Jul 12, 2022 at 11:05
  • 1
    @Compizfox I've edited the answer to accommodate your notice. Jul 12, 2022 at 12:12
  • 2
    Regarding 2, I generally trust the distros I use and their package maintainers, but I would consider user-compiled packages to be strictly safer. If the user is infected, they're already infected. However, leaving the compilation to a distro's maintainers introduces the possibility of someone being a bad actor and including malware in the compiled packages. While I trust both source and pre-built packages to be generally safe, I wouldn't consider pre-built packages to be safer than source packages. The argument for choosing source packages is primarily safety.
    – JoL
    Jul 13, 2022 at 0:08
  • 6
    To give an extreme example of your first point, the oldest computer I've got running Linux is a Pentium MMX. It took four months to compile GCC 6.4; extrapolating from the GCC release timeline and the compilation speed on newer computers, I'd expect GCC 13 (and possibly GCC 14) to be released before it finishes compiling GCC 12.
    – Mark
    Jul 13, 2022 at 0:09
  • 2
    @StephenKitt That doesn't matter from a security perspective. Posting the source together with a binary for security purposes is just a security theater anyway. If you cannot trust the source it doesn't matter if it's just a binary, a binary+sources or just sources. They can all be manipulated. In order to verify such manipulation you need a second trustworthy source in all cases, and at that point just drop the repository and use the source you trust.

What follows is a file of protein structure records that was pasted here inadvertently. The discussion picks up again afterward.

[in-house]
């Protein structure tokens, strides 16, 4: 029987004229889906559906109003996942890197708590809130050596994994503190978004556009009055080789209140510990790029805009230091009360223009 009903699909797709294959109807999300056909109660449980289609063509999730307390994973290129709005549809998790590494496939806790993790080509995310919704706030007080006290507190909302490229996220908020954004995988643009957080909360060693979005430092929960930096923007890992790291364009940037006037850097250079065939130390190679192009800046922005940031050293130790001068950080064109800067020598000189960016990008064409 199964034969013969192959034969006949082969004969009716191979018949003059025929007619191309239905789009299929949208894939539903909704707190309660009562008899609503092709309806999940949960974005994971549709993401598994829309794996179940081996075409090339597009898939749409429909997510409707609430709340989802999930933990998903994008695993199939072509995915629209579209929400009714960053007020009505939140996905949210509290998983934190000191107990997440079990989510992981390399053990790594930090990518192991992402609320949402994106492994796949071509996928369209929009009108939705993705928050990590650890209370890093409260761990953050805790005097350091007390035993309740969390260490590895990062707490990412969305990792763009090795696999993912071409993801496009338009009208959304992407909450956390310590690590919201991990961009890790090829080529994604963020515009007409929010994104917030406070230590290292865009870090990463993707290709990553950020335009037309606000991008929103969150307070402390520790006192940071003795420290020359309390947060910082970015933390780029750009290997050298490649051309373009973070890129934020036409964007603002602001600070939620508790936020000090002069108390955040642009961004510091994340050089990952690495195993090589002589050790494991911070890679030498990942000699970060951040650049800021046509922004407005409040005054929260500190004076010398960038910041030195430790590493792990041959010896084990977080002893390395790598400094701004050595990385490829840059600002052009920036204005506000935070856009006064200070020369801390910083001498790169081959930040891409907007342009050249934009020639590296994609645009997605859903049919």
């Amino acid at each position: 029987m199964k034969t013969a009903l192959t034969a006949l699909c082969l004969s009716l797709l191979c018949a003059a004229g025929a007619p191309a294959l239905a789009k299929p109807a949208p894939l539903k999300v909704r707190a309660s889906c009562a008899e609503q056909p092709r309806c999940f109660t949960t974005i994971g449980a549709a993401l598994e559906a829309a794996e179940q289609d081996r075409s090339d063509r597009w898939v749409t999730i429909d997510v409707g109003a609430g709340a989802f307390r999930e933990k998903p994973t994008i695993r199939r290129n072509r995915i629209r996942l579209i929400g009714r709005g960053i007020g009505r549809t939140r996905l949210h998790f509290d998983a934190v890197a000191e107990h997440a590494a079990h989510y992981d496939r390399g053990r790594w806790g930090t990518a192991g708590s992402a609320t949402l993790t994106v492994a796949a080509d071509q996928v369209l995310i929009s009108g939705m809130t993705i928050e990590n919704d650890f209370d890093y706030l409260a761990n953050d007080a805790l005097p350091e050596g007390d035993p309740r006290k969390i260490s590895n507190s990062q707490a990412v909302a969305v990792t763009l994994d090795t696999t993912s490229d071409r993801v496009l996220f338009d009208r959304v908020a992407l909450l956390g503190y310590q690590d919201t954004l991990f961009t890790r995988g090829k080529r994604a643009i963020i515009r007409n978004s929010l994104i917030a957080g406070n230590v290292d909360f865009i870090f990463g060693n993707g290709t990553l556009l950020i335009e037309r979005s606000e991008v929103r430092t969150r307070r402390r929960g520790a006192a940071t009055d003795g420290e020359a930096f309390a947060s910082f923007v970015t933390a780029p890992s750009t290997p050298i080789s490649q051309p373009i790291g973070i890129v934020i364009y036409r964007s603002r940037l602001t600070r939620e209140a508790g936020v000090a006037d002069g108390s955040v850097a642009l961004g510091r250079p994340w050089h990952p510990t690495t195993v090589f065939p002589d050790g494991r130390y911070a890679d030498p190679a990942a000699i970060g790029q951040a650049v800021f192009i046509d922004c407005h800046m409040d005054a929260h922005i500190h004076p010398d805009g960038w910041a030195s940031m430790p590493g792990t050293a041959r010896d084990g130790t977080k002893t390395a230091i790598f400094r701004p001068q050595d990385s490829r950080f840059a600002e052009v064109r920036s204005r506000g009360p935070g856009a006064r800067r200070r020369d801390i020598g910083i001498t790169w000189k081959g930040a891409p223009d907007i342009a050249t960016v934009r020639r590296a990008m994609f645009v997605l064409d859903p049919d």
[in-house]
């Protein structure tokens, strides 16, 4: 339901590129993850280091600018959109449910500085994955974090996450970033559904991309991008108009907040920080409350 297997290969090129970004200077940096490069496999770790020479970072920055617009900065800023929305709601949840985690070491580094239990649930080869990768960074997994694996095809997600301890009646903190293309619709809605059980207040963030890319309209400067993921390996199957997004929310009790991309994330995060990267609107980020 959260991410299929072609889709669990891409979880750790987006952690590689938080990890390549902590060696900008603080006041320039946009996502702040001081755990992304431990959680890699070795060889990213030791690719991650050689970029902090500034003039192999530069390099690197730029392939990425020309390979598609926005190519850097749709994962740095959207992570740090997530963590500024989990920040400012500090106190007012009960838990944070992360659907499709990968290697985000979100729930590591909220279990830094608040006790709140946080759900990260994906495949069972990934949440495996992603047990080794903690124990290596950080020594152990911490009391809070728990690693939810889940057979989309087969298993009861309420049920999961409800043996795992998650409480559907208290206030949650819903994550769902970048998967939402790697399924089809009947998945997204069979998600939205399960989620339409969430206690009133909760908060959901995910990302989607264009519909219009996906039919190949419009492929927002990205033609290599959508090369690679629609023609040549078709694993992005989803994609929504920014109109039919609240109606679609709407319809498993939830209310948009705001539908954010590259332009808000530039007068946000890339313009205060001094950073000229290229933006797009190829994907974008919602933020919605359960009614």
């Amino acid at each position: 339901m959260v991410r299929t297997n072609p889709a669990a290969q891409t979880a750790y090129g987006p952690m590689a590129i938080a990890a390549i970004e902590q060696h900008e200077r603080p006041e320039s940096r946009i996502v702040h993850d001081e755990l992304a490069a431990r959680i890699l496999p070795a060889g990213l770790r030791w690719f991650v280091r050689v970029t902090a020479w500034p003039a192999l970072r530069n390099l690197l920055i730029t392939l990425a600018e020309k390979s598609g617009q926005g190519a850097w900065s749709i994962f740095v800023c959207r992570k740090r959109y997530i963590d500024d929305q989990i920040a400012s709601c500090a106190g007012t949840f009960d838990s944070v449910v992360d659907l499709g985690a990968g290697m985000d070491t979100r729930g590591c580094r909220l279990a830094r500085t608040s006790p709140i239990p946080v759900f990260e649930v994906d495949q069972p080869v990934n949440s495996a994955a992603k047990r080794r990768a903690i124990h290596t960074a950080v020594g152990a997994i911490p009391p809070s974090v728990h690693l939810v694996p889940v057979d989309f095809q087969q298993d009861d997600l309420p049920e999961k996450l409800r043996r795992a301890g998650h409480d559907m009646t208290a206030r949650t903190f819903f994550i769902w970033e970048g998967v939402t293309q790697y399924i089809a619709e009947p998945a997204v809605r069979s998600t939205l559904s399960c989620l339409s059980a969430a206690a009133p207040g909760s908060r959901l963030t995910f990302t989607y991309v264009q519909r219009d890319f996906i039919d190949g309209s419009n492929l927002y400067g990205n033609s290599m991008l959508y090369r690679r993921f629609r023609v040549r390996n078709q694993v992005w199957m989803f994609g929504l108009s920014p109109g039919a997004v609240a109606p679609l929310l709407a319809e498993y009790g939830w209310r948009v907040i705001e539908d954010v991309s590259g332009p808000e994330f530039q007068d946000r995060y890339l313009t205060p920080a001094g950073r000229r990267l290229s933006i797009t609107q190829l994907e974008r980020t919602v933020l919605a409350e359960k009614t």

– GACy20
    Jul 13, 2022 at 13:37

But why even bother to "keep/offer" pre-compiled packages, when you could just compile them yourself? What are the intentions of keeping/offering them?

Simple economics. Compiling an entire distribution's worth of packages takes weeks, even on a large cluster, uses a lot of energy, and produces a lot of heat.

It simply makes sense to do this only once rather than do it over and over and over and over again for every single user.

It also massively increases the size and complexity (and thus the attack surface!!!) of a basic installation, since you have to include every single compiler for every single programming language that every single package uses as part of the base install.